• It’s time to … get out and plant your fall garlic crop

A group of kids harvests garlic during an Aug. 12, 2011, work party at St. Peter's Fellowship Farm.

A group of kids harvests garlic during an Aug. 12, 2011, work party at St. Peter’s Fellowship Farm.

GarlicScapes

Garlic scapes for sale at the Sitka Farmers Market

This is the time when most people are thinking about making their final harvests and then preparing the garden for the winter. This also is the perfect time to plant garlic in Alaska, which does best when it is planted in late September to early October and has a chance to be in the ground over the winter.

Sitka gardener Linda Wilson of Sea View Garden and the Sitka Local Foods Network education committee will host a garlic planting class at 1 p.m. on Sunday, Oct. 5, at 3509 Halibut Point Road. Please note this is an updated date, time, and location for a previously announced class that needed to be rescheduled.

During the class you’ll learn about the two main types of garlic — hard-neck garlic, which grows a flower stalk during the summer, and soft-neck garlic, which doesn’t flower — and common varieties grown in Alaska (German white, Nootka rose, elephant, etc.). You also will learn why even if you don’t plant your garlic in the fall you still need to order your garlic bulbs now and store them in a cool place over the winter.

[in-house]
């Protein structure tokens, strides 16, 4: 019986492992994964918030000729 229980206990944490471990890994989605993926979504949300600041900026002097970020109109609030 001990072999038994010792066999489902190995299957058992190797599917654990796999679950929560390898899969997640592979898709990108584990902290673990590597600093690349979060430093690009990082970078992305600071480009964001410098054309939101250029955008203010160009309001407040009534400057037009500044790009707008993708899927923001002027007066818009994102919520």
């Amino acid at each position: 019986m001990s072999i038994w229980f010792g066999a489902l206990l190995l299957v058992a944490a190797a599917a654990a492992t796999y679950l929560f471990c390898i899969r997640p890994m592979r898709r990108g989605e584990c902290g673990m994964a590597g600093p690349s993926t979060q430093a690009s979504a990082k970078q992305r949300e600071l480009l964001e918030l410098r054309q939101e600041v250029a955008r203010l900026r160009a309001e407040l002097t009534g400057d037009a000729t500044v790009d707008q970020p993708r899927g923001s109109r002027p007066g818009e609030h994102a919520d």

The Sitka Local Foods Network education committee has been hosting a series of “It’s time to …” workshops this year designed to help local residents learn about various aspects of vegetable gardening and fruit growing. Many of these classes will be informal get-togethers at various gardens around town. Please watch our website, Facebook pageFacebook group, and local news media for information about upcoming classes. If you have an “It’s time to …” workshop you’d like to teach, contact Michelle Putz at 747-2708.

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